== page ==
3D (three dimensional) printing has been around since the early 1980s when boffins figured out how to do it. It became known as additive manufacturing as the process to make a product meant layering the materials to form the final unit. It didn’t really take off for about 20 years as the technology and materials evolved to make the process easier and cheaper to use. Last year I wrote two articles about the use of 3D printing, one about Amazon using 3D printers in trucks to manufacture parts on the fly, and the other was about Local Motors, who created the first fully 3D printed car.
Before Local Motors was the Urbee which was designed in the late 1990s and is still in prototype status – now as the Urbee 2. Manufactured by KorEcologic, the concept is to produce the most advanced and ecologically sound car on the planet.
Recently another, more advanced vehicle was announced. This is the Light Rider, from APWorks in Germany, a 3D printed motorcycle! What makes this different is that the cars from KorEcologic and Local Motors are made using plastics, the Light Rider is 3D printed from an aluminium, magnesium and scandium mixed alloy called Scalmalloy®!
Airbus, the aircraft manufacturer (and investor in Local Motors) developed this alloy for high strength and light weight. APWorks is a subsidiary of Airbus and therefore used this material to produce a super lightweight motorcycle frame using the alloy in a powdered form and a laser “printer” to form the frame. Attached to that is a small 6Kw battery powered electric motor good for 80 km/h – perfect for urban and intercity freeway riding. They will produce 50 only at €50,000 each, however this could be the start of something big.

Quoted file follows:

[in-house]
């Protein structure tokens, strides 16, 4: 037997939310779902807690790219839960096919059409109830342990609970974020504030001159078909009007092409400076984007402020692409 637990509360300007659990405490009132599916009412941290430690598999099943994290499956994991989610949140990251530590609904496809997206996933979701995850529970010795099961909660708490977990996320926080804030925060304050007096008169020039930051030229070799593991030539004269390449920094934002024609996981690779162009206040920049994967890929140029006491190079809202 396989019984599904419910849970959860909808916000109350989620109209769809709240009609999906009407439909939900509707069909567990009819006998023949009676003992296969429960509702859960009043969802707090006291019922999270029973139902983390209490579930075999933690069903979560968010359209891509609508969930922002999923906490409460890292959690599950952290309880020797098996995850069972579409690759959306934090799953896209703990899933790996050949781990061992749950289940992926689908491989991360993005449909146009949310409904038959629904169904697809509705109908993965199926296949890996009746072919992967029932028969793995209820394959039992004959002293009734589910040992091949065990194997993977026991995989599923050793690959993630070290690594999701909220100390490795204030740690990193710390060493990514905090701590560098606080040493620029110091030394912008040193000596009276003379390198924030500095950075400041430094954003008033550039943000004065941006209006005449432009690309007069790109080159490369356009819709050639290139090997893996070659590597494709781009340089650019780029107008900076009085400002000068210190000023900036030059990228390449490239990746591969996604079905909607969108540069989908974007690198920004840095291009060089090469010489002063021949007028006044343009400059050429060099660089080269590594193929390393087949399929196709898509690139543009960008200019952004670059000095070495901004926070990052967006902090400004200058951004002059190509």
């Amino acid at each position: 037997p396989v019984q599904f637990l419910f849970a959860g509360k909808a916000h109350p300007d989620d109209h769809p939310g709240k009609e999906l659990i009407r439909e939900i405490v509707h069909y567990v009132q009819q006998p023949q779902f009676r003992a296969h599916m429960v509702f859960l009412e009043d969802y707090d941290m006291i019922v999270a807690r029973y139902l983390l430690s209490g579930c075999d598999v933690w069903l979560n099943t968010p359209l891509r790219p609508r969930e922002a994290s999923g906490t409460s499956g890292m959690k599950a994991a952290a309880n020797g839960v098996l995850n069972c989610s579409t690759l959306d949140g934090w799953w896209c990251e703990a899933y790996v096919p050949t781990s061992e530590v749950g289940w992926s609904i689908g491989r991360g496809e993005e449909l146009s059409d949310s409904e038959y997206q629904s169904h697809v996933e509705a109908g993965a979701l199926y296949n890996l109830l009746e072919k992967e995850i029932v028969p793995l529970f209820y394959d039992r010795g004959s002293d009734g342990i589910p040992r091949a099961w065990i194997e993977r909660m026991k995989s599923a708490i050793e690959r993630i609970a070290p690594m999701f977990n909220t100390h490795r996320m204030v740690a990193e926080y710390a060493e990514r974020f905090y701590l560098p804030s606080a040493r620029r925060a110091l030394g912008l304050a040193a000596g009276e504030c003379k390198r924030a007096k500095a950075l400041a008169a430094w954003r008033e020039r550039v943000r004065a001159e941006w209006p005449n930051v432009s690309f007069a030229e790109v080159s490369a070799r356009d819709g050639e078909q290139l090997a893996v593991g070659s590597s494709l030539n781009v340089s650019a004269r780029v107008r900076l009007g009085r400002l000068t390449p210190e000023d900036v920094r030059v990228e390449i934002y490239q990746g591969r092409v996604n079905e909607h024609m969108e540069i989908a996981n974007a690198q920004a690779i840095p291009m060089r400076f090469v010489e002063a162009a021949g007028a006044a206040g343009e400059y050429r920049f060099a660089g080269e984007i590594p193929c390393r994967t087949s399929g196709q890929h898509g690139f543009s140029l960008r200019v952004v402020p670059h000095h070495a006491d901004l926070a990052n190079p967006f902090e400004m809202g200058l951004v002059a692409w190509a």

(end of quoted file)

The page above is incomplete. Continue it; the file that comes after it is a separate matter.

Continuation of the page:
3D printing gives the world an easy way to design, develop and manufacture products in distant countries. No longer would a manufacturer ship containers full of Complete Knock-down Kits (CKDs) to remote factories for assembly, rather it sends print units and bags of materials instead. Using cloud servers, it could deliver the electronic design files and the factory starts printing, sending the parts to the assembly line.
Cheap cars and motorcycles that are more efficient and safer for the planet can be made and used where the consumers are. Some components like tyres and specialised electronic equipment would still need to be shipped the old fashioned way, however this would still reduce the ecological footprint of the logistics.